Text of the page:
Where is Bedford House Cemetery in Ypres (Ieper) - On Google Maps: Bedford House Cemetery
How to reach Bedford House Cemetery from Ieper: 3.2km (40 mins walk) from Ypres/Ieper Railway Station
More information about the Indian Soldiers buried in Bedford House Cemetery - via Commonwealth War Graves

Where is Menin Gate Memorial in Ypres (Ieper) - On Google Maps: Menin Gate Memorial
How to reach Menin Gate Memorial: 1.2km (14 mins walk) from Ypres/Ieper Railway Station
More information about the Indian Soldiers inscribed on Menin Gate - via Commonwealth War Graves

These Indian soldiers were sent to the war, by the British, when India was under British Raj (colonial India) after a promise to the Indians that after the war, India would attain Swaraj (independence)! However, the promise was broken and it was after WWII, that we got our independence in 1947. Letters from these soldiers to their homes were really painful indicating how cold it was (unlike Indian weather) and how shells dropped from the sky like monsoon rain!!!

Indians weren't in power to give something to the soldiers or their families and the British broke their promise and these soldiers have been forgotten. When I started to dig into it, there is so much to know! The worst part is, I did not even study about this in school. While history in our school books deals with the Indian Independence struggle, this part of forgotten history has been left forgotten. I don't know if the current syllabus includes this...
If you're an old reader of this blog, you may remember my post on Conolly's Plot which was almost looted of its teak trees to make guns for the war. The situation would have been similar in the other colonies in Africa, Australia, NZ etc as well. I wonder if British school history books deal with how much they've been helped by people the world over...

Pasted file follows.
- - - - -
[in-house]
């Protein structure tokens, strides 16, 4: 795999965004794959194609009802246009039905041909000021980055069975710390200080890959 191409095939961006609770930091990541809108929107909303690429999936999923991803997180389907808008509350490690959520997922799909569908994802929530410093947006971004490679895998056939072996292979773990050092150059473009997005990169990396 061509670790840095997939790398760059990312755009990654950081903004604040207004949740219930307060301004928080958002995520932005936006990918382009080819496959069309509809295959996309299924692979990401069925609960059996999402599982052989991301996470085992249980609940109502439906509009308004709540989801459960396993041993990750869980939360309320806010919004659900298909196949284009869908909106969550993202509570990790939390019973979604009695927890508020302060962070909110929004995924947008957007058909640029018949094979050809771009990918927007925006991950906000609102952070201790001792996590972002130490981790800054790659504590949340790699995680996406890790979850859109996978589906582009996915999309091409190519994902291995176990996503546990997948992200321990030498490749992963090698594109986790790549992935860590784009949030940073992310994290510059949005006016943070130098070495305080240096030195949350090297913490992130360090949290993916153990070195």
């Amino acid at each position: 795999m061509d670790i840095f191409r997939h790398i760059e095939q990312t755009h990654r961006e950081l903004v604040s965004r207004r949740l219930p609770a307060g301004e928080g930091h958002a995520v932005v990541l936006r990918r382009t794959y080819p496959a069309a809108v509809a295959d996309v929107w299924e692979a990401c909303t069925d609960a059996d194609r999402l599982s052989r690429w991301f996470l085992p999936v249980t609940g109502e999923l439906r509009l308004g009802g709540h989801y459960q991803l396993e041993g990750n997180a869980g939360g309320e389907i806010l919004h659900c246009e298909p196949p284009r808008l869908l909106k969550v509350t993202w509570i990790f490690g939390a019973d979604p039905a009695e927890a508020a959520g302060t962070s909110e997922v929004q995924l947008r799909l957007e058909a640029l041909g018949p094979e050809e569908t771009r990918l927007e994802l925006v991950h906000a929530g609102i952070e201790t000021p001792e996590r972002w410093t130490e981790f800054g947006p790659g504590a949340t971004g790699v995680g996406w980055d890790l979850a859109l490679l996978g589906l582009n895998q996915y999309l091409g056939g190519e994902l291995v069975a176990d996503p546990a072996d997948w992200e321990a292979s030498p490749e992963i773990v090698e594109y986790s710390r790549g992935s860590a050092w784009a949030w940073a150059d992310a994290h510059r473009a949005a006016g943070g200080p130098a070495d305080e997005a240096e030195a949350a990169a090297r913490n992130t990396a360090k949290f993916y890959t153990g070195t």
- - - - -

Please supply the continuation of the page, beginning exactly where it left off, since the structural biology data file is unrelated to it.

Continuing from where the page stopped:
Akka - Bedford Cemetery, Ypres, Belgium
Akka - Sepoy in 129th Duke of Connaught's Own Baluchis Regiment - Martyred between 26 April 1915

Kishn Singh - Bedford Cemetery, Ypres, Belgium
Kishn Singh - Sepoy in 21st Punjabis Regiment - Martyred on 27 April 1915

Hashmat Ali - Bedford Cemetery, Ypres, Belgium
Hashmat Ali - Sepoy in 84th Punjabis Regiment - Martyred on 25 April 1915

Fazl Dad - Bedford Cemetery, Ypres, Belgium
Fazl Dad - Sepoy in 57th Wilde's Rifles (Frontier Force) Regiment - Martyred on 29 October 1914

Mehr Khan - Bedford Cemetery, Ypres, Belgium
Mehr Khan - Sepoy in 57th Wilde's Rifles (Frontier Force) Regiment - Martyred between 28 Oct - 01 Nov 1914

Khan Muhammad - Bedford Cemetery, Ypres, Belgium
Khan Muhammad - Jemadar in 57th Wilde's Rifles (Frontier Force) Regiment - Martyred between 19 October 1914

Being an Indian in Belgium, I'm honestly ashamed that I didn't know already, that more than a million Indians came to Belgium during the First World War and in course of the war, 70000+ Indians lost their lives in this region!!!! I did not know about any of this when I decided to visit Ypres... I knew it an important World War I site which, today is filled with several graves of soldiers. What I didn't know was its humongous Indian connection which made a regular trip, a very emotional one!

P.S: A special thanks to my guides in the city Mr. Lucas of Salient Tours and Mr Rudi Dewitte for the information & for taking the extra efforts to inform & take me to the graves of Indian soldiers in Ypres!


Hotels & B&Bs at all price points are available in Ypres City Centre. 

To Ypres (Ieper) from Brussels: 130km 
There are no direct trains from Brussels to Ypres / Ieper. Take a train till Gent and then change to another train from Gent to Ypres/Ieper. The whole journey takes 2-2:30hrs including transit time.